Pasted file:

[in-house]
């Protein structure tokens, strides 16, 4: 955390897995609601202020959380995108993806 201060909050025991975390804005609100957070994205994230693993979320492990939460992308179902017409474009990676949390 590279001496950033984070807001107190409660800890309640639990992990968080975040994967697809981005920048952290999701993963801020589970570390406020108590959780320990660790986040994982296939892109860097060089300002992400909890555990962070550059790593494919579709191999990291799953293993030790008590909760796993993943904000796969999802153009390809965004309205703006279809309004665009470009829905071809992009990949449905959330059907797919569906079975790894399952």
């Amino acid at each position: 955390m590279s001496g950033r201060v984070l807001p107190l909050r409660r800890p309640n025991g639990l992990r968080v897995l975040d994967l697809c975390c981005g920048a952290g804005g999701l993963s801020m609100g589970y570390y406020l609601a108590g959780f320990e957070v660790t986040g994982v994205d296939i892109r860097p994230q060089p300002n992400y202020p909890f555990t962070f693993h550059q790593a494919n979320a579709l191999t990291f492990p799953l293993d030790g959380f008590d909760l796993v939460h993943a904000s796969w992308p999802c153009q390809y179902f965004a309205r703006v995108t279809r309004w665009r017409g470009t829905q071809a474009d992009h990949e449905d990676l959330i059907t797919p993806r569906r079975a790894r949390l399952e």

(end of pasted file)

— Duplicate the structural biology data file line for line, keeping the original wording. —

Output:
[in-house]
């Protein structure tokens, strides 16, 4: 955390897995609601202020959380995108993806 201060909050025991975390804005609100957070994205994230693993979320492990939460992308179902017409474009990676949390 590279001496950033984070807001107190409660800890309640639990992990968080975040994967697809981005920048952290999701993963801020589970570390406020108590959780320990660790986040994982296939892109860097060089300002992400909890555990962070550059790593494919579709191999990291799953293993030790008590909760796993993943904000796969999802153009390809965004309205703006279809309004665009470009829905071809992009990949449905959330059907797919569906079975790894399952």
């Amino acid at each position: 955390m590279s001496g950033r201060v984070l807001p107190l909050r409660r800890p309640n025991g639990l992990r968080v897995l975040d994967l697809c975390c981005g920048a952290g804005g999701l993963s801020m609100g589970y570390y406020l609601a108590g959780f320990e957070v660790t986040g994982v994205d296939i892109r860097p994230q060089p300002n992400y202020p909890f555990t962070f693993h550059q790593a494919n979320a579709l191999t990291f492990p799953l293993d030790g959380f008590d909760l796993v939460h993943a904000s796969w992308p999802c153009q390809y179902f965004a309205r703006v995108t279809r309004w665009r017409g470009t829905q071809a474009d992009h990949e449905d990676l959330i059907t797919p993806r569906r079975a790894r949390l399952e």